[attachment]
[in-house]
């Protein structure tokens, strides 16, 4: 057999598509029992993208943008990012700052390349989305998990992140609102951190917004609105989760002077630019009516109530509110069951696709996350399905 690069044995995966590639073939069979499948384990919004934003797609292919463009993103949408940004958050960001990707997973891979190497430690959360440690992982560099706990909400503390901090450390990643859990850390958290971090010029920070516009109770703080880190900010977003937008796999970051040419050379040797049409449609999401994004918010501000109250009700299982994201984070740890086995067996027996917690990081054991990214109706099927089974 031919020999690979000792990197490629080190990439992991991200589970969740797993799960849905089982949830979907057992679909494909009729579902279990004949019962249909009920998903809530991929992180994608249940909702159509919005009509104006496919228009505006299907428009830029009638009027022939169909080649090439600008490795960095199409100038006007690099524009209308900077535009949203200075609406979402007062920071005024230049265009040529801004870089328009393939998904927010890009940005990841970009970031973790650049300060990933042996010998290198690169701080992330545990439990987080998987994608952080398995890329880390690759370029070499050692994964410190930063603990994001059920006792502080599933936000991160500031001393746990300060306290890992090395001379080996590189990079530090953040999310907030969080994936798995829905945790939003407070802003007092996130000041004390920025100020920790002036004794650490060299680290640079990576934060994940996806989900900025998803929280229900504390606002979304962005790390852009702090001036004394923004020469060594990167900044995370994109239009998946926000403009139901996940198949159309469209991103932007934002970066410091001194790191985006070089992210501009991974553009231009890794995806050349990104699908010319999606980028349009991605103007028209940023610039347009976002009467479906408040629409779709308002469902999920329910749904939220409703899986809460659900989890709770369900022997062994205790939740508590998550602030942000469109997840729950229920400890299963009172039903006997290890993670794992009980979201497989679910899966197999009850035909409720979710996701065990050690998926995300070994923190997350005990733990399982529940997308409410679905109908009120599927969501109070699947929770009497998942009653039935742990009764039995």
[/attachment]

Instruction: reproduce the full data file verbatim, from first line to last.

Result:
[in-house]
């Protein structure tokens, strides 16, 4: 057999598509029992993208943008990012700052390349989305998990992140609102951190917004609105989760002077630019009516109530509110069951696709996350399905 690069044995995966590639073939069979499948384990919004934003797609292919463009993103949408940004958050960001990707997973891979190497430690959360440690992982560099706990909400503390901090450390990643859990850390958290971090010029920070516009109770703080880190900010977003937008796999970051040419050379040797049409449609999401994004918010501000109250009700299982994201984070740890086995067996027996917690990081054991990214109706099927089974 031919020999690979000792990197490629080190990439992991991200589970969740797993799960849905089982949830979907057992679909494909009729579902279990004949019962249909009920998903809530991929992180994608249940909702159509919005009509104006496919228009505006299907428009830029009638009027022939169909080649090439600008490795960095199409100038006007690099524009209308900077535009949203200075609406979402007062920071005024230049265009040529801004870089328009393939998904927010890009940005990841970009970031973790650049300060990933042996010998290198690169701080992330545990439990987080998987994608952080398995890329880390690759370029070499050692994964410190930063603990994001059920006792502080599933936000991160500031001393746990300060306290890992090395001379080996590189990079530090953040999310907030969080994936798995829905945790939003407070802003007092996130000041004390920025100020920790002036004794650490060299680290640079990576934060994940996806989900900025998803929280229900504390606002979304962005790390852009702090001036004394923004020469060594990167900044995370994109239009998946926000403009139901996940198949159309469209991103932007934002970066410091001194790191985006070089992210501009991974553009231009890794995806050349990104699908010319999606980028349009991605103007028209940023610039347009976002009467479906408040629409779709308002469902999920329910749904939220409703899986809460659900989890709770369900022997062994205790939740508590998550602030942000469109997840729950229920400890299963009172039903006997290890993670794992009980979201497989679910899966197999009850035909409720979710996701065990050690998926995300070994923190997350005990733990399982529940997308409410679905109908009120599927969501109070699947929770009497998942009653039935742990009764039995």